The most important story of the week encompasses the first three articles. In the first, Netsi and colleagues observe that persistent depressive symptoms in the mother are associated with behavioral and academic problems in the children and increased vulnerability to depression in adolescence. However, Stein and colleagues have demonstrated that by intervening early and with treatment of the mother’s depression, it may be possible to diminish the impact of maternal depression on the child’s development.
Ruta Nonacs, MD PhD
Netsi E, Pearson RM, Murray L, et al. JAMA Psychiatry, January 2018.
In this observational study of 9848 women with postpartum depression and their 8287 children, the children of women with persistent and severe depression are at increased risk for behavioral problems by age 3.5 years, as well as lower mathematics grades and depression during adolescence. Women with persistent postpartum depression are likely to experience significant depressive symptoms for at least 11 years after childbirth.
Weissman MM. JAMA Psychiatry, January 2018.
Stein A, Netsi E, Lawrence PJ, Granger C, et al. Lancet Psychiatry, January 2018.
Women with current major depressive disorder that had persisted for at least 3 months and had infants at 35 or more weeks of gestation and without serious neonatal complications were recruited and randomly assigned to receive either parenting video-feedback therapy (VFT) intervention versus a control treatment of progressive muscle relaxation (PMR). Both interventions were added to cognitive behavioural therapy (CBT) for persistent postpartum depression. The two groups of children did not differ in terms of cognitive development, language development, behaviour problems, and attachment security at age 2 years and child development outcomes were in the normal range.
Farías-Antúnez S, Xavier MO, Santos IS. J Affect Disord. 2017 Dec 8;228:143-152.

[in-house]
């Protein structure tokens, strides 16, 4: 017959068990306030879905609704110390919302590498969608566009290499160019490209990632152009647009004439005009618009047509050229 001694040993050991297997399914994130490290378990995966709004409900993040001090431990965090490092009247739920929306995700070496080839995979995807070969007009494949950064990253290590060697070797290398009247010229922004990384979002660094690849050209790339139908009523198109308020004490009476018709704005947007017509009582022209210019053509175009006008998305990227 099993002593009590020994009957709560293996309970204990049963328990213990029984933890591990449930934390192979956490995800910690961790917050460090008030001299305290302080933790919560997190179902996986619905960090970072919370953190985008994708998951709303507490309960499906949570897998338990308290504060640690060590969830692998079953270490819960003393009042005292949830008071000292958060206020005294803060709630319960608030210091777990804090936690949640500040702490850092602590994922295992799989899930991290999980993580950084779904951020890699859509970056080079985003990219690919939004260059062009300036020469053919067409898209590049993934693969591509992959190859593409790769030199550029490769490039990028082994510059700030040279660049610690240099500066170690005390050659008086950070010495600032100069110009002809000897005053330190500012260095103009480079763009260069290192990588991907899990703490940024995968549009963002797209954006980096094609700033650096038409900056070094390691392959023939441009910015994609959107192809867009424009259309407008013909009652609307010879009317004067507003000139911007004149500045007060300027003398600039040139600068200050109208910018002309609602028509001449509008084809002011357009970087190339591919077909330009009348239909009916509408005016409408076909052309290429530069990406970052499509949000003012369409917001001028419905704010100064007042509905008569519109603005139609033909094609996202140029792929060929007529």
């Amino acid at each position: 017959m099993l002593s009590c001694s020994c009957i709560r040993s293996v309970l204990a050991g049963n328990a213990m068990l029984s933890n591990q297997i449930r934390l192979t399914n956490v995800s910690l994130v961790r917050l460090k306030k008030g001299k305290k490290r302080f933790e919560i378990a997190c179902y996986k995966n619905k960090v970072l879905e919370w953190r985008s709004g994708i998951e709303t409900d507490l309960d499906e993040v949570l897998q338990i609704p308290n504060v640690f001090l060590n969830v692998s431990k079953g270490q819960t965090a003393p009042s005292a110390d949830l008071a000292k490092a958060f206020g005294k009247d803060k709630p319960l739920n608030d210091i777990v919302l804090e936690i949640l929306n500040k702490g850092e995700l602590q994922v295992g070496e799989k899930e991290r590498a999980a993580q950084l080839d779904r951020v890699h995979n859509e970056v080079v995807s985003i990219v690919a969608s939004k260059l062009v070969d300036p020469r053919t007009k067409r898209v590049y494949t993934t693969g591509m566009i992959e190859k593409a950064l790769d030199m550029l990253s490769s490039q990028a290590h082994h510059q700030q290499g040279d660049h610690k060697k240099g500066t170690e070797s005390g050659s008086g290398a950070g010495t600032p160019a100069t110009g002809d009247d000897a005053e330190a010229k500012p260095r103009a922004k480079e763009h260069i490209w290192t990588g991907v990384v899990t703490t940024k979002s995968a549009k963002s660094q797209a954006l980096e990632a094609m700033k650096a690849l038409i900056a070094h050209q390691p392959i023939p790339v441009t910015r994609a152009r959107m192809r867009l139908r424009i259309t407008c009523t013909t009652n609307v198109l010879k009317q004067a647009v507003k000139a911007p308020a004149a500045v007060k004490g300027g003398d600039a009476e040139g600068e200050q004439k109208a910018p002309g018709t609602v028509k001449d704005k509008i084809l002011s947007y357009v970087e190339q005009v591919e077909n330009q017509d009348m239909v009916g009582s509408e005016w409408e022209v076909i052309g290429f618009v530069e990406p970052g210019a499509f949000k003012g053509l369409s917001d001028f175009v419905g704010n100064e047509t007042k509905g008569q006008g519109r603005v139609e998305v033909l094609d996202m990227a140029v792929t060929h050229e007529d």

In this review of 20 articles, researchers found that the child’s first-year growth was the most affected by exposure to maternal depression. Children of depressed mothers had a higher chance of being underweight and stunted in the first year of life. Maternal depression was also associated with child’s linear growth impairment after the first year.
Lewis KJS, Di Florio A, Forty L, Gordon-Smith K, Perry A, Craddock N, Jones L, Jones I. J Affect Disord. 2018 Jan 1;225:624-629.
Women who reported a history of manic episodes triggered by sleep loss were twice as likely to have experienced an episode of postpartum psychosis (OR = 2.09, 95% CI = 1.47-2.97, p < 0.001) compared to women who did not report this. There was no significant association between depression triggered by sleep loss and postpartum psychosis. In clinical practice, a history of mania following sleep loss could be a marker of increased vulnerability to PP, and should be discussed with BD women who are pregnant or planning to conceive.
Gravensteen IK, Jacobsen EM, Sandset PM, Helgadottir LB, Rådestad I, Sandvik L, Ekeberg Ø. BMC Pregnancy Childbirth. 2018 Jan 24;18(1):41.
Women who had experienced a stillbirth were about five times more likely to experience depression or anxiety after the birth of a live-born child than women who had not previously had a stillbirth.
Loughnan SA, Wallace M, Joubert AE, Haskelberg H, Andrews G, Newby JM. Arch Womens Ment Health. 2018 Jan 24.